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Saturday, May 18, 2024

Krekar held in custody, faces extradition

A Norwegian court has ordered Islamic cleric Mullah Krekar to be held in custody for at least four weeks, pending extradition to Italy. Italian officials confirmed on Wednesday that they now want Norway to extradite Krekar, and Prime Minister Erna Solberg said nothing stands in the way of granting it.

Norwegian Broadcasting (NRK) reported Wednesday that Italy’s justice minister will send a formal extradition request within the EU’s standard 40 days of his arrest in Oslo Monday night. The arrest also was made at Italy’s request following Krekar’s conviction on charges he’s part of a terrorist network.

No final verdict needed for extradition
Solberg, who has been among the targets of Krekar’s threats over the years, claims Norway can send him to Italy even though Krekar immediately appealed his conviction earlier this week. An Italian court sentenced him on Monday to 12 years in prison in Italy for planning terrorism.

“Krekar can be delivered to Italian authorities without a final verdict in his case,” Solberg told newspaper VG. “An extradition request from Italy will be handled in accordance with standard procedure. That means that if the (Norwegian) courts believe the requirements for extradition have been met, the justice ministry, and the King at a Council of State, will decide whether the extradition request will be carried out.”

There’s little doubt that the Norwegian government will be more than glad to send off Krekar, who’s stirred up trouble for years after first coming to Norway as a refugee from Northern Iraq. Solberg was nonethless careful to express any opinions about Krekar, telling VG that it’s up to the courts to determine whether Norway should go along with Italy’s formal extradition request when it comes.

“I have no foundation for evaluating these questions,” said Solberg, whose impartiality could in be questioned after Krekar threatened her during a meeting with foreign correspondents in Oslo in 2010. She was not yet prime minister at the time, but had earlier been the government minister in charge of the residence status for Krekar, when he was declared a threat to national security.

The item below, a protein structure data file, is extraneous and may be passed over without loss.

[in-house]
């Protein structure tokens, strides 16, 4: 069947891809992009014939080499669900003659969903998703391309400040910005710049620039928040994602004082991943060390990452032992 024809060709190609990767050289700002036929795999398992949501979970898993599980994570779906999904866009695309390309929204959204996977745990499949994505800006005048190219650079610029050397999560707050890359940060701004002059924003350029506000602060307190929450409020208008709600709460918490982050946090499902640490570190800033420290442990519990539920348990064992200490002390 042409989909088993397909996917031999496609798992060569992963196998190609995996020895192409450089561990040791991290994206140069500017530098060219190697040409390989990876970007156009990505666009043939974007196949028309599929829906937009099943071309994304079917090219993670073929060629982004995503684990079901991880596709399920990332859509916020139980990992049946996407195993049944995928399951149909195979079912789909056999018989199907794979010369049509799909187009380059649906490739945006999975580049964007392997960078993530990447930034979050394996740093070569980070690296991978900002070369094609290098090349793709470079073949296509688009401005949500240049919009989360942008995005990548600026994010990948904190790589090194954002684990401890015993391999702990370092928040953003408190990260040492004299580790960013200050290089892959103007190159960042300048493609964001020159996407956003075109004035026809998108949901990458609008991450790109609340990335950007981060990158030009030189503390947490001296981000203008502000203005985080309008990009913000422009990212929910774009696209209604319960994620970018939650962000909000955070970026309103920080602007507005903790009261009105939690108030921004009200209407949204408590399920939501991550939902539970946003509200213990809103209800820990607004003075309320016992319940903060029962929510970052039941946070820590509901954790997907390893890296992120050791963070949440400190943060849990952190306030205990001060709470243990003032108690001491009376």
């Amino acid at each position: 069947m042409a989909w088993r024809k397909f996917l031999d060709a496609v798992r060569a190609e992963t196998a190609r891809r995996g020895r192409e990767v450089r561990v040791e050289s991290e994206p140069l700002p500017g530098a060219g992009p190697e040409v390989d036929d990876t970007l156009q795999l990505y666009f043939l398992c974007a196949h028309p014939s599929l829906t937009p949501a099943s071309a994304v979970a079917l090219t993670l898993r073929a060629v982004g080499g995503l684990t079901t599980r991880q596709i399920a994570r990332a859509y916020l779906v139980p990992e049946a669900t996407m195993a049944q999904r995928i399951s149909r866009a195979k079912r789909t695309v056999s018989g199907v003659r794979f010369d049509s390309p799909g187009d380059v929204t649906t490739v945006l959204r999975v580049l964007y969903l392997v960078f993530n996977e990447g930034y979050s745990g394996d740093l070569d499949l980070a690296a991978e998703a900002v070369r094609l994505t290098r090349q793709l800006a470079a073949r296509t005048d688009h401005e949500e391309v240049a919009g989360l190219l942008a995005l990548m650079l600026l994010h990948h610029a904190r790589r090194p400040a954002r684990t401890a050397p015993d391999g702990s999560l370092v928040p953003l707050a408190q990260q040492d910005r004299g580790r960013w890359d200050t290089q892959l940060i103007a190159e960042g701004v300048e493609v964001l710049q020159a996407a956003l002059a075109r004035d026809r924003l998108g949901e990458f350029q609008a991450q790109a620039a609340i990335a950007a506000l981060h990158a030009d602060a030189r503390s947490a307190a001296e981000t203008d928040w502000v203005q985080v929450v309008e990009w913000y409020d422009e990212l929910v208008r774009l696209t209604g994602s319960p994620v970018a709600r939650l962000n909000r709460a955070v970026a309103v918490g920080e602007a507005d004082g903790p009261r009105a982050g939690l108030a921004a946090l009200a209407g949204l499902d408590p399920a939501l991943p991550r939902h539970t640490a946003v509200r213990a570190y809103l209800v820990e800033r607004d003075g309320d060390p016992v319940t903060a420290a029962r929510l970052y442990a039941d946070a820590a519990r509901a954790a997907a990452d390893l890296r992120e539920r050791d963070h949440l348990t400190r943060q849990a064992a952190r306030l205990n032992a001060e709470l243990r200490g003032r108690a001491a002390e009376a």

Waving off ‘false charges’
Krekar arrived for his custody hearing in Oslo in apparently good humour, smiling and waving, and telling reporters in Norwegian (on earlier occasions he has insisted on speaking only Arabic) “Hi, hi, here’s Mullah Krekar again. I’m 63 years old now and this is the 63rd time I’ve come to court in your democratic country. Italy says Mullah Krekar has a terrorist organization, but I don’t belong to any terror organization or any other group.”

Krekar described the current case against him as “political,” and like his defense attorney, suggested he’s been detained on trumped-up charges that are part of an effort by the Norwegian government to finally get rid of him. “This is a political case,” he said. “I have no contact with Italy.”

Krekar has earlier been hit with a deportation order but it’s never been carried out because he could only be sent to his homeland, Iraq, which won’t meet Norwegian demands for  guarantee that he not be executed.

“I don’t know why anyone is afraid of me,” Krekar told reporters. “I have been here (in Norway) for 28 years, I’m no threat to national security.” He repeated earlier claims, however, that “Islam is not like other religions. We also have a political program, based on Sharia law. I think Islam will come to Norway whether you like it or not. It will come.” Berglund



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